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Have you ever wondered what a Dartmouth freshman's course of study may look like? The beauty of the D-Plan is everyone can customize their own schedules, so this term I'm taking International Politics, Global Health & Society, and Expository Writing.

GOVT005: International Politics

This introductory Government course is one of the most popular classes offered at Dartmouth and delves into the complex, theoretical field of international relations. Each week, Professor Brooks updates our Canvas class page with a variety of assigned readings from famous IR scholars and we listen to three podcasts that are around 20 minutes each. We also complete a weekly reading response sheet to solidify our learning. Since introductory classes are all generally large, I appreciate how Professor Brooks split the class into two groups based on last names for our synchronous meetings to facilitate more personal, engaging discussions. We meet once a week to go over any questions we may have and relate how the material we are learning in class pertains to current events. So far, it's been fascinating to learn more about topics like the democratic peace theory, levels of analysis, realism, and the security dilemma. Professor Brooks emphasizes that Dartmouth students have a high responsibility for thinking carefully about international affairs. In the future, I definitely see myself enrolling in more classes in the Government department!

GEOG21.01/INTS018.01: Global Health & Society

After taking Introduction to International Development last fall, I felt compelled to take another course cross-listed in the International Studies and Geography departments. Learning about infectious diseases is especially relevant while in the midst of a global pandemic. We just finished our first quiz on all topics covered so far, ranging from the differences between major international stakeholder agencies to chronic malnutrition and Ready-to-use Therapeutic Foods (RUTFs) in Haiti. Now, Professor Adams and Professor Butterly are switching gears to teach us about the specifics of smallpox, polio, malaria, and tuberculosis. Since a few of our upcoming class sessions have an optional in-person component for students living on campus, I'm super excited to experience my first time as a Dartmouth student learning inside a physical classroom. One of my friends from the fall is taking this class and is on for the winter as well, so I plan to go with her. I really appreciate how this class intersects so many disciplines – from biology to economics to public policy, I'm learning so much about the significance of global health.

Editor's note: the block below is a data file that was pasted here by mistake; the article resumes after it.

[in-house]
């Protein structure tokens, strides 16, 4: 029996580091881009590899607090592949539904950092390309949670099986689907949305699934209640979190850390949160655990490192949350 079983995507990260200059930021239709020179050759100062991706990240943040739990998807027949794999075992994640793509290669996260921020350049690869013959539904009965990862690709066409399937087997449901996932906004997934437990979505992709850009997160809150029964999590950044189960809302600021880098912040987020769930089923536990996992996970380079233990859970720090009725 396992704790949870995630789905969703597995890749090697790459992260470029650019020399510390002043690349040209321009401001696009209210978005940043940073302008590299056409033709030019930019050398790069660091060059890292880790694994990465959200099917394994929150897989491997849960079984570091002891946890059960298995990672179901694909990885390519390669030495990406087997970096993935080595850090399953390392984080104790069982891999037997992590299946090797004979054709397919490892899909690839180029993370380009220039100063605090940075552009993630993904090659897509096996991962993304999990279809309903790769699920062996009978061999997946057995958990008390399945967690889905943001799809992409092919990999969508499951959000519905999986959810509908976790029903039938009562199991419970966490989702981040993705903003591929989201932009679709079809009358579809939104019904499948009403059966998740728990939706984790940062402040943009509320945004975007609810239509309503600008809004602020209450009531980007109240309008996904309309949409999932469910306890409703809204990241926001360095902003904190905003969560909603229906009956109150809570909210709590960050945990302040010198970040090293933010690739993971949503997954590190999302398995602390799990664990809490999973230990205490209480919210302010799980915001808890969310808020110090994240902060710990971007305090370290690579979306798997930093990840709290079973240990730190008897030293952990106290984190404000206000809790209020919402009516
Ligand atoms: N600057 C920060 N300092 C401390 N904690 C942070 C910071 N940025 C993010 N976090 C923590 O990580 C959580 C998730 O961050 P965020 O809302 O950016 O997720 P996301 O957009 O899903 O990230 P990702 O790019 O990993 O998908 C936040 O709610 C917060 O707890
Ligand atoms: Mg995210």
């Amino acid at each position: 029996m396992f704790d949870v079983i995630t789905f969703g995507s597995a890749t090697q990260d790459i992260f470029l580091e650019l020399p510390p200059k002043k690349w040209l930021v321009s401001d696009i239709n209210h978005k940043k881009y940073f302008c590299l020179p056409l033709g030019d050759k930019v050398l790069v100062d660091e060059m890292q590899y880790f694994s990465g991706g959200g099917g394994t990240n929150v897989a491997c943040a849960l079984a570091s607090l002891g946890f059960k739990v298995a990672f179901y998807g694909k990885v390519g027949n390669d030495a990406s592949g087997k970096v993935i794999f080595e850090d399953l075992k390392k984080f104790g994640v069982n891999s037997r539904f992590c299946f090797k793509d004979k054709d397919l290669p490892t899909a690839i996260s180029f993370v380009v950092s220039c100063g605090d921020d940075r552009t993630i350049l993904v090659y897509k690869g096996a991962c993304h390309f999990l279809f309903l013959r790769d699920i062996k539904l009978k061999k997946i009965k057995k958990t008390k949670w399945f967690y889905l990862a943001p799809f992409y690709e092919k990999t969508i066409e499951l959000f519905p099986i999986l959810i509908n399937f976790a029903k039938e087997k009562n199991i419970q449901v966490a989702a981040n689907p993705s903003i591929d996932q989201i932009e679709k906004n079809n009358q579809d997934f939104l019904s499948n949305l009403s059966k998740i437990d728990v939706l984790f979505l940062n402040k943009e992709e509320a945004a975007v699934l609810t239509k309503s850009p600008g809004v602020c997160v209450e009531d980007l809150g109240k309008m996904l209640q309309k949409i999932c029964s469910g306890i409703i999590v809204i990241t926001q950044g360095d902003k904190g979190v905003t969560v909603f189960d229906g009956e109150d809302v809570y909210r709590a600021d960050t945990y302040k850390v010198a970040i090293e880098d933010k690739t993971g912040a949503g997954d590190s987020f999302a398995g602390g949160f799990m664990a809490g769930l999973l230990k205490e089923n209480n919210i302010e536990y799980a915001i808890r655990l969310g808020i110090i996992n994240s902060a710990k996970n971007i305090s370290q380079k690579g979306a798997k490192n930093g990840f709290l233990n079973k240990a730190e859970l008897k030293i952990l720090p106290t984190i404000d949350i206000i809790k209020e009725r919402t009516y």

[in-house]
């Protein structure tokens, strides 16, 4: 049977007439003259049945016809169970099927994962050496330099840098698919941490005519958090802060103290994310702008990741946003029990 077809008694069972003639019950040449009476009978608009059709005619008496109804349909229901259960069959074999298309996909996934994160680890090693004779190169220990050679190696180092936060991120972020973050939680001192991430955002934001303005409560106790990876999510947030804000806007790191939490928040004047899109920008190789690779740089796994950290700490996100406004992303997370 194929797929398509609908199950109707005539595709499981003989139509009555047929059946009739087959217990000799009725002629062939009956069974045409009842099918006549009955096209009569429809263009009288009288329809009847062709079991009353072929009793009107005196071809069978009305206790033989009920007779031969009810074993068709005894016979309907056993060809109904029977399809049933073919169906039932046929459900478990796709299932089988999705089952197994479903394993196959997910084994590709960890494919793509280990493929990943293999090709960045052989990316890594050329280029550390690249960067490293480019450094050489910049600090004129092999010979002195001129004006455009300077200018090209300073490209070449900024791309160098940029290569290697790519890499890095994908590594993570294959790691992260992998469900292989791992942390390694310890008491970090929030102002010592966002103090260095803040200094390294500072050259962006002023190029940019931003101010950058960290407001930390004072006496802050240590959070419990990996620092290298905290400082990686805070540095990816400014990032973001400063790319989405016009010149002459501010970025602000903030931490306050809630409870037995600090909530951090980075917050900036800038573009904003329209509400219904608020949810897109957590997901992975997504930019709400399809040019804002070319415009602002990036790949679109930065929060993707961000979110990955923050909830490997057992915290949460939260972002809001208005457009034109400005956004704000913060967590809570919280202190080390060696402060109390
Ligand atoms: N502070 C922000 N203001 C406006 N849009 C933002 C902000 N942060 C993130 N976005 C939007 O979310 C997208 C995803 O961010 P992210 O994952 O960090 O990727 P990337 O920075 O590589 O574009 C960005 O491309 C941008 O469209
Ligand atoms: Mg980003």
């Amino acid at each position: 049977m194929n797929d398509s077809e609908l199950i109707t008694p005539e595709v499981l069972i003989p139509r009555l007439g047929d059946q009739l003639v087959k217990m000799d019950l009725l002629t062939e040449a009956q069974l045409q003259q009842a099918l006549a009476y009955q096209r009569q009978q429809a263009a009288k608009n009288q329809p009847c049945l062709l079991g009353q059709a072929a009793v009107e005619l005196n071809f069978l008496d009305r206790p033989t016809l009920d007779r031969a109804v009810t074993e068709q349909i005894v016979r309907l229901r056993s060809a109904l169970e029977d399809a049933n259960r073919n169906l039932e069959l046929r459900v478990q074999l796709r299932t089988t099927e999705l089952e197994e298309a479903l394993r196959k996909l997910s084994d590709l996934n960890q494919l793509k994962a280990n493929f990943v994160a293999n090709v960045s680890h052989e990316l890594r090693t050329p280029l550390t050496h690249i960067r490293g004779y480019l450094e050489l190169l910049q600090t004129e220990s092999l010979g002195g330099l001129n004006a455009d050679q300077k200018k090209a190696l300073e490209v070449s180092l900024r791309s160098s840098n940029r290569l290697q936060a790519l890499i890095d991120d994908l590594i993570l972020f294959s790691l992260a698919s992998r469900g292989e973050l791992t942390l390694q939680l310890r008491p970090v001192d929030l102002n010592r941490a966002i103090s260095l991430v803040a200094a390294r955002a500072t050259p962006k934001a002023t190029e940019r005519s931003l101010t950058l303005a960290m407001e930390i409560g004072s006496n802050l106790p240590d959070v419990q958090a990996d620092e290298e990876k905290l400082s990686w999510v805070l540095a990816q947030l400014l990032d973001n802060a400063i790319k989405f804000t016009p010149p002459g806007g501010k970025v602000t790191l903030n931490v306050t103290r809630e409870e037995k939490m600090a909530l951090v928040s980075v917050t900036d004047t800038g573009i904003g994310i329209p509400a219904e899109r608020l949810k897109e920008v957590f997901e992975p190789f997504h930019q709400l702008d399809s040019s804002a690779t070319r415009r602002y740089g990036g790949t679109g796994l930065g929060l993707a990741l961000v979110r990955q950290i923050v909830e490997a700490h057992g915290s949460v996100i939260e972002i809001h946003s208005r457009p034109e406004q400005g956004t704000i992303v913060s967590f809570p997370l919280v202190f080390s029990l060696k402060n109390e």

WRIT005: Expository Writing ("The Foreigner Within: Metamorphosis and Otherness")

All freshmen must satisfy their first-year writing requirement with one of three tracks: Humanities 1- 2, Writing 2-3 and First-Year Seminar, or Writing 5 and First-Year Seminar. I decided on Writing 5 because of the wide variety of appealing subtopics to choose from – everything from "Happiness and the Law" to "Philosophy and Climate Change." Writing 5 is my smallest class at Dartmouth so far; with just 15 students, its intimate environment makes for lively class discussions and getting to know other '24s. On Mondays, Professor Godley posts a pre-recorded video covering tips for academic writing and previewing the week ahead. On Wednesdays, we meet synchronously to listen to our peers present live on readings and contribute our thoughts during discussion. On Fridays, we work on a collaborative platform called Slack to provide and receive peer revisions. I'm currently on draft two of my textual analysis essay for Franz Kafka's The Metamorphosis, working to build my close-reading skills as a college writer.

Now that I've been on campus for two weeks, things are starting to settle in. The end of quarantine means we're allowed to study at Baker-Berry Library (which no longer requires reservations!), along with so many other great indoor study spots around campus. Thanks for following along on my blog adventures, and stay tuned for more!

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